There's a great new book
which I am beginning to read and which is reviewed in the New York Times
today. Taking it's name from the US Pledge of Allegiance, 'one Nation under God', it's basic idea is surprisingly stimulating and also particularly relevant to many of the 'big issues' one hears about so much over here. To what extent should religion impact upon politics or even the political behaviour of individual political figures?
One interesting idea was from the Democrat, and former Governor of New York, Mario Cuomo, a man I met during my trip to New York two years ago.
'Mr. Cuomo did not ask that religious beliefs be checked at the public door, but he limited entrance to those that "would serve well as an article of universal public morality," that were "not narrowly sectarian" but fulfilled "a universal human desire for order or peace or justice or kindness or love."
Advocating, in effect, a very loose version of "natural law," a tradition historically associated with his Roman Catholicism, Mr. Cuomo spelled out two moral principles that he asserted "would occur to us if we were only 500,000 people on an island without books, without education, without rabbis or priests or history, and we had to figure out who and what we were." These two principles - respect for one another and collaborative improvement of the world - nicely captured Americans' perpetually competing concerns for individual freedom and for community, he said, and "are shared by most if not all our nation's religions."
To which Mr. Souder replied that "the notion of a natural law common to all religions" was a particular worldview itself, and one at odds with his Christian faith.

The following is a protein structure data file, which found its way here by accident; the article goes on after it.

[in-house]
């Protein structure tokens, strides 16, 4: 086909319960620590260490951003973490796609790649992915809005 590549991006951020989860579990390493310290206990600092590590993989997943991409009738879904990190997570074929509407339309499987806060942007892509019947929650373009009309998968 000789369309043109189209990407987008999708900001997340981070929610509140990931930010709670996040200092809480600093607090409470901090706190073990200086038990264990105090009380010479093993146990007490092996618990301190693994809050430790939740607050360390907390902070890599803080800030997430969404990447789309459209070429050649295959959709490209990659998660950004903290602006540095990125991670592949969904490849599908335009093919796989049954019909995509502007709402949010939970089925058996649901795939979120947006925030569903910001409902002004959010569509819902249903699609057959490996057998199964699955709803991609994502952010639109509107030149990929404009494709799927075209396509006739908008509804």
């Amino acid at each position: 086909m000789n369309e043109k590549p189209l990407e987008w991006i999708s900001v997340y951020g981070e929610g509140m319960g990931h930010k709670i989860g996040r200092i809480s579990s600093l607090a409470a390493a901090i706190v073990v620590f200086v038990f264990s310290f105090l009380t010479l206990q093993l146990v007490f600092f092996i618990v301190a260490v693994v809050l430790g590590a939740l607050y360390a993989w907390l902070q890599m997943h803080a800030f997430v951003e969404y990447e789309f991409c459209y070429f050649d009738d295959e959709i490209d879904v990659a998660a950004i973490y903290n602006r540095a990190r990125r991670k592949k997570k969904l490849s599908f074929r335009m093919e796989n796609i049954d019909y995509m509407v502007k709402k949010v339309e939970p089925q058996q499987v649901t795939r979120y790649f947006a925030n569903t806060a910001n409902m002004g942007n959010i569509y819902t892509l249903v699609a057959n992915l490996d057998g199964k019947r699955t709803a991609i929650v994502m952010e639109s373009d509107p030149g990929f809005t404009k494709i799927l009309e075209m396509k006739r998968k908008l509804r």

"I cannot relate to the idea of a generic, natural law God,'' he said. "My God is a particularly Christian God." Moreover, Mr. Souder questioned whether all religions really had "a common denominator that is workable in the American political system." '
This all turns, of course, on the fundamental question of whether or not you want a sectarian state or a religious state, and is particularly pertinent given the nation-building going on in Iraq at the moment. I would suggest that their actions in Iraq, and the tensions caused there, intriguingly reflect upon America's own approach at home. There, they are worried about it becoming a theocratic state, where the religious beliefs of the majority dictate how all lead their lives. They want it to broadly reflect the Islamic values of much of the country, but they want their laws to make logical sense. My own view of the situation is fairly clear. There is nothing wrong with living in a, very broadly speaking, 'Christian country' or 'Islamic country', but the real danger comes when this becomes an excuse for not thinking. When bad logic or bad practicalities of an idea can be circumvented by reverting to the interpretation of religious figures or holy books a country, and a people, finds itself in a dangerous position.
I fear that too often in the US, the presence in the country's governing document, the Constitution, of phrases referring to God, allows this to arise; whereas in the UK I am happy our Parliament reigns sovereign. Religion is a great guide for many people in their private lives, and so it should be. It can also be a great guide for how politicians live their own lives. It should never be used as a vehicle for the oppression of one group's values by another though. That, if it ever happens, should be done for more defensible reasons than just 'I believe I have been told to'. Any democracy has to develop its own separate values which it wants to be governed by. The thoughtful process of developing these should not be by-passed using the screen of religion. It is dangerous when politicians make their decisions on the grounds of teachings, not on the grounds of practicalities, logic and what is best for that country.